In the last decades, a growing awareness emerged in the relevance of corruption as a hidden factor that may negatively affect political and economic decision-making processes. In spite of a lively scientific debate, there is no general consensus on a commonly accepted definition of what corruption is. This paper distinguishes three main paradigms, focusing on different (though not irreconcilable) variables. The first is the economic paradigm, which usually takes the principal-agent model of corruption as its founding pillar. In this paradigm, corruption is considered the outcome of rational individual choices, and its spread within a certain organization is influenced by the factors defining the structure of expected costs and rewards. A second approach – the cultural paradigm – looks at the differences in cultural traditions, social norms and interiorized values that shape individuals’ moral preferences and consideration of his social and institutional role. These are leading forces that can push a corrupt public or private agent (not) to violate legal norms. A third neo-institutional approach considers also mechanisms that allow the internal regulation of social interactions within corrupt networks, and their effects on individuals’ beliefs and preferences. Though the corrupt agreements cannot be enforced with legal sanctions, several informal, non-written rules, contractual provisos, and conventions may regulate the corrupt exchange between agent and corruptor.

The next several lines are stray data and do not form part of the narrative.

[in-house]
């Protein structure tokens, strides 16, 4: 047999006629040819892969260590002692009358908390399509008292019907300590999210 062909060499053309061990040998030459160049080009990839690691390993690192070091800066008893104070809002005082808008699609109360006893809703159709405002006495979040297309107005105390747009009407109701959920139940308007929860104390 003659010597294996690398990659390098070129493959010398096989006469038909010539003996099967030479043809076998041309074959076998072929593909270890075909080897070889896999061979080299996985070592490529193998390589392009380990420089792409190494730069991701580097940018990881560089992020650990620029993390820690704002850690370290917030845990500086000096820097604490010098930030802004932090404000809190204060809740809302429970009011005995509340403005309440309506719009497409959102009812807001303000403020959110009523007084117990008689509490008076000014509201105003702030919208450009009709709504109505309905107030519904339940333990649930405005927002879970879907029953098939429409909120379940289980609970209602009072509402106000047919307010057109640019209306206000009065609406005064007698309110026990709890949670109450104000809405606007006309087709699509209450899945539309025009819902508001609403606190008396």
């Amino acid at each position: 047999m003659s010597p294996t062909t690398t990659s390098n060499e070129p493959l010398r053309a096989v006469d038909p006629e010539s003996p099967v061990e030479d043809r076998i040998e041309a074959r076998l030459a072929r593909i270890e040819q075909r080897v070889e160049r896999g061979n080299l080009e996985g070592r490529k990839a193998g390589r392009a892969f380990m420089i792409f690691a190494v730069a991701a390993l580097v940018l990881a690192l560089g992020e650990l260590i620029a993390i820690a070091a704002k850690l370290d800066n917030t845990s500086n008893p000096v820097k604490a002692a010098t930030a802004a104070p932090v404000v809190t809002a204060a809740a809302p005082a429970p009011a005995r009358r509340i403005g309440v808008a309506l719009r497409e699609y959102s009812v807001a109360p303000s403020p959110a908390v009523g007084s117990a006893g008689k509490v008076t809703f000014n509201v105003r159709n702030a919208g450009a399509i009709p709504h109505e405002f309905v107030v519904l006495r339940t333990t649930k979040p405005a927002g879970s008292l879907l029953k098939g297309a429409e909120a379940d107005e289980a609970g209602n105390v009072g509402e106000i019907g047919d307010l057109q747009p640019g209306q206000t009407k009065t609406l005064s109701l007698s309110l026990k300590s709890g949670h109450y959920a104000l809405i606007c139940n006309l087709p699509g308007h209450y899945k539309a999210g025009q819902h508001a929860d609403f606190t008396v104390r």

- حق عضویت دریافتی صرف حمایت از نشریات عضو و نگهداری، تکمیل و توسعه مگیران میشود.
- پرداخت حق اشتراک و دانلود مقالات اجازه بازنشر آن در سایر رسانههای چاپی و دیجیتال را به کاربر نمیدهد.